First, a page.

Staff Editorial: Aim high for speaker

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February 1, 2008

7:26 PM

Graduation is a time to reflect on four well-spent years, to remember the crackle of the Yule log in Wren on a frosty December evening and the scent of boxwoods floating across the Sunken Garden in the half-light before dusk. But more than that, graduation is a time to listen to someone really ridiculously famous talk about the future — our future.

p. Over the course of the last 20 years or so, though, three-quarters of the College’s graduation speakers have been politicos of some kind. And, while we don’t want to shortchange the work of these legislators and diplomats, maybe it’s time to hear from someone more, well, exotic.

p. The senior class agrees. Its wish list swings for the fences: J.K. Rowling, Tony Blair, Stephen Colbert, any one of whom would be an excellent choice for the 2008 graduation ceremonies.

p. To some degree the list is the result of a popularity contest — the quest for the most exciting name available — but even then, top-shelf graduation speakers hold merit beyond their ability to provide an enthralling 20 minutes. Just as year after year of local news anchors and semi-successful businessmen will fail to inspire, the power to attract superstars raises eyebrows and marks a first-class university.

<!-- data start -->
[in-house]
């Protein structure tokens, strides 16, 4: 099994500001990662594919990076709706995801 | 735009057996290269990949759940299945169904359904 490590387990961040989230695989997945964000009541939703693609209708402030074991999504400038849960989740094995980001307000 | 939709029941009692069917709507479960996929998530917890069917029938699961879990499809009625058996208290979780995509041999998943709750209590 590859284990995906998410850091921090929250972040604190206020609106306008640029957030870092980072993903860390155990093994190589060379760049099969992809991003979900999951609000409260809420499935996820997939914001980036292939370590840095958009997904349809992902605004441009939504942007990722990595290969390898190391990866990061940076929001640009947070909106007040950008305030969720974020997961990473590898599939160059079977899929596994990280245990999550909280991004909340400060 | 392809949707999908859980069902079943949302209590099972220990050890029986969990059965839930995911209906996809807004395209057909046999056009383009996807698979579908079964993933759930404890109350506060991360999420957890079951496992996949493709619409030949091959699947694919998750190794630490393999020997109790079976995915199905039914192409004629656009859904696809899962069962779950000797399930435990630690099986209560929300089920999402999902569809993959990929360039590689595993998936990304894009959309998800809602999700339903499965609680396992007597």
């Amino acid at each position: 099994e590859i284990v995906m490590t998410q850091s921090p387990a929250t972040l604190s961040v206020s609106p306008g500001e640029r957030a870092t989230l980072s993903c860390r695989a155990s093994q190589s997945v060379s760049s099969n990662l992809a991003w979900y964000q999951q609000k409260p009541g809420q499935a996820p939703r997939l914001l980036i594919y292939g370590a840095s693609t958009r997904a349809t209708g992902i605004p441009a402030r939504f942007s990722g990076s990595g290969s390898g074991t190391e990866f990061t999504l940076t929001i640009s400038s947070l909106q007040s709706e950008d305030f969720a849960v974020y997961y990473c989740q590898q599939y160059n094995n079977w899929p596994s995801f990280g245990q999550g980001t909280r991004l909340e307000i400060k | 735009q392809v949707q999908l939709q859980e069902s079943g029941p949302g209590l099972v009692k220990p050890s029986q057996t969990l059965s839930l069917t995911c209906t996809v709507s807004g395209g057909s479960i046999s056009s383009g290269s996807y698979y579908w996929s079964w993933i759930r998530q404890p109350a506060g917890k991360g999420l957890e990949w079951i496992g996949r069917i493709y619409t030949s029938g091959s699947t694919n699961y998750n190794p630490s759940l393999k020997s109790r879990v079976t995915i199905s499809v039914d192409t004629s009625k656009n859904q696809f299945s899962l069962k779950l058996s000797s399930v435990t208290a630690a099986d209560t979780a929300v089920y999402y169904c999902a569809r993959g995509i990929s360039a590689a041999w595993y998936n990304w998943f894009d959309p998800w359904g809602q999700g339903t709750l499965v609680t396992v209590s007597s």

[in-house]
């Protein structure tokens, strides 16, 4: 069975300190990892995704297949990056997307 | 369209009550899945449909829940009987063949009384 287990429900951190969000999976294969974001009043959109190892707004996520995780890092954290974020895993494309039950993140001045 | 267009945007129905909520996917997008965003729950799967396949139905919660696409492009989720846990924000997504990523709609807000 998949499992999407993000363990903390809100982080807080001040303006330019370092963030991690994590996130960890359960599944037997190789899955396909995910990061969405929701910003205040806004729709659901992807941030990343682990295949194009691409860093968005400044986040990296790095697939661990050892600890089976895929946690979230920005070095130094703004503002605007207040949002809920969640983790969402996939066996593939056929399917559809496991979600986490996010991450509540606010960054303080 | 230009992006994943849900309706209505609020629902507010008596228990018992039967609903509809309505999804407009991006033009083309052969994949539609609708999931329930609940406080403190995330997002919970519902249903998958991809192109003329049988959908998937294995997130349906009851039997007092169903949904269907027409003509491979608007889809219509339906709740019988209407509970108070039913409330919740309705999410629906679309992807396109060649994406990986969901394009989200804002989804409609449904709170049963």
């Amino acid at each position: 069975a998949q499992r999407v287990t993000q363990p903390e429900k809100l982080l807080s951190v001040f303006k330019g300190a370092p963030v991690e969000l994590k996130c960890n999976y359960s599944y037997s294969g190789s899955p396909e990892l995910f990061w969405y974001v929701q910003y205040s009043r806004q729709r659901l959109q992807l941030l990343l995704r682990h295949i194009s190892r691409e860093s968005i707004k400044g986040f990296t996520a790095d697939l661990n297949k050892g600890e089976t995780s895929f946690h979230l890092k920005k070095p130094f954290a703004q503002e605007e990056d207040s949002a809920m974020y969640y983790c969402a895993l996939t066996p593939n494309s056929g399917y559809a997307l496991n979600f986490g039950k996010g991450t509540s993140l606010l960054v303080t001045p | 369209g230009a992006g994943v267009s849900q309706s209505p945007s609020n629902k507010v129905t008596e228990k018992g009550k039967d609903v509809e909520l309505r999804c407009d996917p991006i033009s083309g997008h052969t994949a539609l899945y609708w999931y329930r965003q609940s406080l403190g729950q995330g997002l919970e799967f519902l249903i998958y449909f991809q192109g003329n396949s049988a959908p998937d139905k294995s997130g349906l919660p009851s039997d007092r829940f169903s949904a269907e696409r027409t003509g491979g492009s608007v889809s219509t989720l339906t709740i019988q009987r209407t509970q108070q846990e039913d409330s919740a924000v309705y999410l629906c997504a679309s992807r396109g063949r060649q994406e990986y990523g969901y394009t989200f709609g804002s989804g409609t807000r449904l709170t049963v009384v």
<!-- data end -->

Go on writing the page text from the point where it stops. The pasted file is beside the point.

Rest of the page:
p. In 2005 the College put former President Timothy J. Sullivan behind the lectern to honor his 13 years of service. We question that decision not because he was a lackluster speaker, but because graduation offers an opportunity to experience talent foreign to the school.

p. This year, the College could fall into the same trap with Sam Sadler, Vice President for Student Affairs, who will be retiring at year’s end. While we can’t help but admire Sadler’s Yule Log antics and his unwavering dedication to the College, the graduating class deserves a fresh face for this seminal moment. We encourage him, implore him even, to speak this May but not as the official graduation speaker.

p. Graduation may only be one day among four years of school, but beginnings and endings tend to remain even as the interim fades to gray. We hope the College will make the right choices to ensure this ending is one worth remembering.

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